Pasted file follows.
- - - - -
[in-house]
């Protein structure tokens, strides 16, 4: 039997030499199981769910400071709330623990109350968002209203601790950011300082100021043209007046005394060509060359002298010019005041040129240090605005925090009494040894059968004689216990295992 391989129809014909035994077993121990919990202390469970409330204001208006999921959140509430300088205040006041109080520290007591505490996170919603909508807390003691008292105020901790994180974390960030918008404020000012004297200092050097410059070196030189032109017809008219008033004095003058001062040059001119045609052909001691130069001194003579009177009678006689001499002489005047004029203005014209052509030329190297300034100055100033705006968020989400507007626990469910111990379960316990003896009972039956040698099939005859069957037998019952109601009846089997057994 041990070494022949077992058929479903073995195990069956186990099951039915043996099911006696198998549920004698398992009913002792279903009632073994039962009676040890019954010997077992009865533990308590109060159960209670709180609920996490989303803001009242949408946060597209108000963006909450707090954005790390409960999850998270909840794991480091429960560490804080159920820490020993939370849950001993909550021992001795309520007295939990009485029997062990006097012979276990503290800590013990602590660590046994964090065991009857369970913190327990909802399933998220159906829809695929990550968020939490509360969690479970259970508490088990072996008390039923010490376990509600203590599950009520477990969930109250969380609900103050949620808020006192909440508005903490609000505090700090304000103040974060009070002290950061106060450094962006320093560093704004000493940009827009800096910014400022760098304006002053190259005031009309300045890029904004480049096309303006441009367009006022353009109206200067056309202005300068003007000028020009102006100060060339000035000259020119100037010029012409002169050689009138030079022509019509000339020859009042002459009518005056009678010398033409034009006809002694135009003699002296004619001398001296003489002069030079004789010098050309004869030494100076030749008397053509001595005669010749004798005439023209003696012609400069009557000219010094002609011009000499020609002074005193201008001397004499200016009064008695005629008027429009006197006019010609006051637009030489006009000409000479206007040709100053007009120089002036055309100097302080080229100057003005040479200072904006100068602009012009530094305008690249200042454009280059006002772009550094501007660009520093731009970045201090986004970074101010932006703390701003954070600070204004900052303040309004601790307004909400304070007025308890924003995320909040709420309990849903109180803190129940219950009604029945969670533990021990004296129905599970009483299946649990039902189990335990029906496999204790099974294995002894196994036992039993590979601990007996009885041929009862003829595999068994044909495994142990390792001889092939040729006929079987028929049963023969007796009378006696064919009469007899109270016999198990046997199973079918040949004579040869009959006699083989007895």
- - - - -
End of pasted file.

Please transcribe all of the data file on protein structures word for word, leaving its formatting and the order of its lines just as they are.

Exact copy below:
[in-house]
């Protein structure tokens, strides 16, 4: 039997030499199981769910400071709330623990109350968002209203601790950011300082100021043209007046005394060509060359002298010019005041040129240090605005925090009494040894059968004689216990295992 391989129809014909035994077993121990919990202390469970409330204001208006999921959140509430300088205040006041109080520290007591505490996170919603909508807390003691008292105020901790994180974390960030918008404020000012004297200092050097410059070196030189032109017809008219008033004095003058001062040059001119045609052909001691130069001194003579009177009678006689001499002489005047004029203005014209052509030329190297300034100055100033705006968020989400507007626990469910111990379960316990003896009972039956040698099939005859069957037998019952109601009846089997057994 041990070494022949077992058929479903073995195990069956186990099951039915043996099911006696198998549920004698398992009913002792279903009632073994039962009676040890019954010997077992009865533990308590109060159960209670709180609920996490989303803001009242949408946060597209108000963006909450707090954005790390409960999850998270909840794991480091429960560490804080159920820490020993939370849950001993909550021992001795309520007295939990009485029997062990006097012979276990503290800590013990602590660590046994964090065991009857369970913190327990909802399933998220159906829809695929990550968020939490509360969690479970259970508490088990072996008390039923010490376990509600203590599950009520477990969930109250969380609900103050949620808020006192909440508005903490609000505090700090304000103040974060009070002290950061106060450094962006320093560093704004000493940009827009800096910014400022760098304006002053190259005031009309300045890029904004480049096309303006441009367009006022353009109206200067056309202005300068003007000028020009102006100060060339000035000259020119100037010029012409002169050689009138030079022509019509000339020859009042002459009518005056009678010398033409034009006809002694135009003699002296004619001398001296003489002069030079004789010098050309004869030494100076030749008397053509001595005669010749004798005439023209003696012609400069009557000219010094002609011009000499020609002074005193201008001397004499200016009064008695005629008027429009006197006019010609006051637009030489006009000409000479206007040709100053007009120089002036055309100097302080080229100057003005040479200072904006100068602009012009530094305008690249200042454009280059006002772009550094501007660009520093731009970045201090986004970074101010932006703390701003954070600070204004900052303040309004601790307004909400304070007025308890924003995320909040709420309990849903109180803190129940219950009604029945969670533990021990004296129905599970009483299946649990039902189990335990029906496999204790099974294995002894196994036992039993590979601990007996009885041929009862003829595999068994044909495994142990390792001889092939040729006929079987028929049963023969007796009378006696064919009469007899109270016999198990046997199973079918040949004579040869009959006699083989007895």